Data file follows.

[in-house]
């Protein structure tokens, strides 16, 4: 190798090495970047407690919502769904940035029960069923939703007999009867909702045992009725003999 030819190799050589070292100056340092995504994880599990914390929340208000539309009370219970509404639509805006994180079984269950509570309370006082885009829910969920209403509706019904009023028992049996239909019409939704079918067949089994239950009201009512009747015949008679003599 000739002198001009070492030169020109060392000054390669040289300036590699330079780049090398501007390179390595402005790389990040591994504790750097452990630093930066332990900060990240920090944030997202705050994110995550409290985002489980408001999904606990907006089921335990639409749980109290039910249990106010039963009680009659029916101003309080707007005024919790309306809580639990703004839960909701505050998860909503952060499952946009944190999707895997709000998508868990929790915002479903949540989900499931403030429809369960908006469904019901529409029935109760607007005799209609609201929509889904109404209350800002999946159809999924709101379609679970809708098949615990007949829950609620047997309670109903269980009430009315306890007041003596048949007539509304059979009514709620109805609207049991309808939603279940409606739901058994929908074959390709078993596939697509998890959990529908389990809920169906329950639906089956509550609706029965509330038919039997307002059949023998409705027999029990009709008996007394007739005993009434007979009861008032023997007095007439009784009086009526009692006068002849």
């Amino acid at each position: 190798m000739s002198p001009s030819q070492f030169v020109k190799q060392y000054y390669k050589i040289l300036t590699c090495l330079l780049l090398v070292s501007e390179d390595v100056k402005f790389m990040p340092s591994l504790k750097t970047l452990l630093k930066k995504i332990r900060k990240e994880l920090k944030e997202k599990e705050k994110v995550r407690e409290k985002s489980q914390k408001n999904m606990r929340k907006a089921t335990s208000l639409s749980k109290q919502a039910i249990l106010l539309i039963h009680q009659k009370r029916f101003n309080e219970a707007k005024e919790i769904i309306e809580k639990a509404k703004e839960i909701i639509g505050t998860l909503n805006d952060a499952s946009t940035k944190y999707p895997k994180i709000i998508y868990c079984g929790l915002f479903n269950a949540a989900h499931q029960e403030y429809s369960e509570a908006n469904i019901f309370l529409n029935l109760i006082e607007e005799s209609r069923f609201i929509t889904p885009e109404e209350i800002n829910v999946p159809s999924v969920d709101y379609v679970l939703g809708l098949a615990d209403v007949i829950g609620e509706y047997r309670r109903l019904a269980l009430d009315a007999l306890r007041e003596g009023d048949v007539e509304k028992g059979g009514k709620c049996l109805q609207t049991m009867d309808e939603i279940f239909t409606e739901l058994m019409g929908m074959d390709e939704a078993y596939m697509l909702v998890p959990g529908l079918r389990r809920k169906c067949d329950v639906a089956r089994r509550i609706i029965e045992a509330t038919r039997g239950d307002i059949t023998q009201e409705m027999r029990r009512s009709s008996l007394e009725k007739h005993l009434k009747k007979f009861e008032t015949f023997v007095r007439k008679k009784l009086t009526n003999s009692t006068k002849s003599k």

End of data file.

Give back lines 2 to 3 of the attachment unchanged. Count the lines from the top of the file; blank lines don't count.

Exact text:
């Protein structure tokens, strides 16, 4: 190798090495970047407690919502769904940035029960069923939703007999009867909702045992009725003999 030819190799050589070292100056340092995504994880599990914390929340208000539309009370219970509404639509805006994180079984269950509570309370006082885009829910969920209403509706019904009023028992049996239909019409939704079918067949089994239950009201009512009747015949008679003599 000739002198001009070492030169020109060392000054390669040289300036590699330079780049090398501007390179390595402005790389990040591994504790750097452990630093930066332990900060990240920090944030997202705050994110995550409290985002489980408001999904606990907006089921335990639409749980109290039910249990106010039963009680009659029916101003309080707007005024919790309306809580639990703004839960909701505050998860909503952060499952946009944190999707895997709000998508868990929790915002479903949540989900499931403030429809369960908006469904019901529409029935109760607007005799209609609201929509889904109404209350800002999946159809999924709101379609679970809708098949615990007949829950609620047997309670109903269980009430009315306890007041003596048949007539509304059979009514709620109805609207049991309808939603279940409606739901058994929908074959390709078993596939697509998890959990529908389990809920169906329950639906089956509550609706029965509330038919039997307002059949023998409705027999029990009709008996007394007739005993009434007979009861008032023997007095007439009784009086009526009692006068002849």
């Amino acid at each position: 190798m000739s002198p001009s030819q070492f030169v020109k190799q060392y000054y390669k050589i040289l300036t590699c090495l330079l780049l090398v070292s501007e390179d390595v100056k402005f790389m990040p340092s591994l504790k750097t970047l452990l630093k930066k995504i332990r900060k990240e994880l920090k944030e997202k599990e705050k994110v995550r407690e409290k985002s489980q914390k408001n999904m606990r929340k907006a089921t335990s208000l639409s749980k109290q919502a039910i249990l106010l539309i039963h009680q009659k009370r029916f101003n309080e219970a707007k005024e919790i769904i309306e809580k639990a509404k703004e839960i909701i639509g505050t998860l909503n805006d952060a499952s946009t940035k944190y999707p895997k994180i709000i998508y868990c079984g929790l915002f479903n269950a949540a989900h499931q029960e403030y429809s369960e509570a908006n469904i019901f309370l529409n029935l109760i006082e607007e005799s209609r069923f609201i929509t889904p885009e109404e209350i800002n829910v999946p159809s999924v969920d709101y379609v679970l939703g809708l098949a615990d209403v007949i829950g609620e509706y047997r309670r109903l019904a269980l009430d009315a007999l306890r007041e003596g009023d048949v007539e509304k028992g059979g009514k709620c049996l109805q609207t049991m009867d309808e939603i279940f239909t409606e739901l058994m019409g929908m074959d390709e939704a078993y596939m697509l909702v998890p959990g529908l079918r389990r809920k169906c067949d329950v639906a089956r089994r509550i609706i029965e045992a509330t038919r039997g239950d307002i059949t023998q009201e409705m027999r029990r009512s009709s008996l007394e009725k007739h005993l009434k009747k007979f009861e008032t015949f023997v007095r007439k008679k009784l009086t009526n003999s009692t006068k002849s003599k």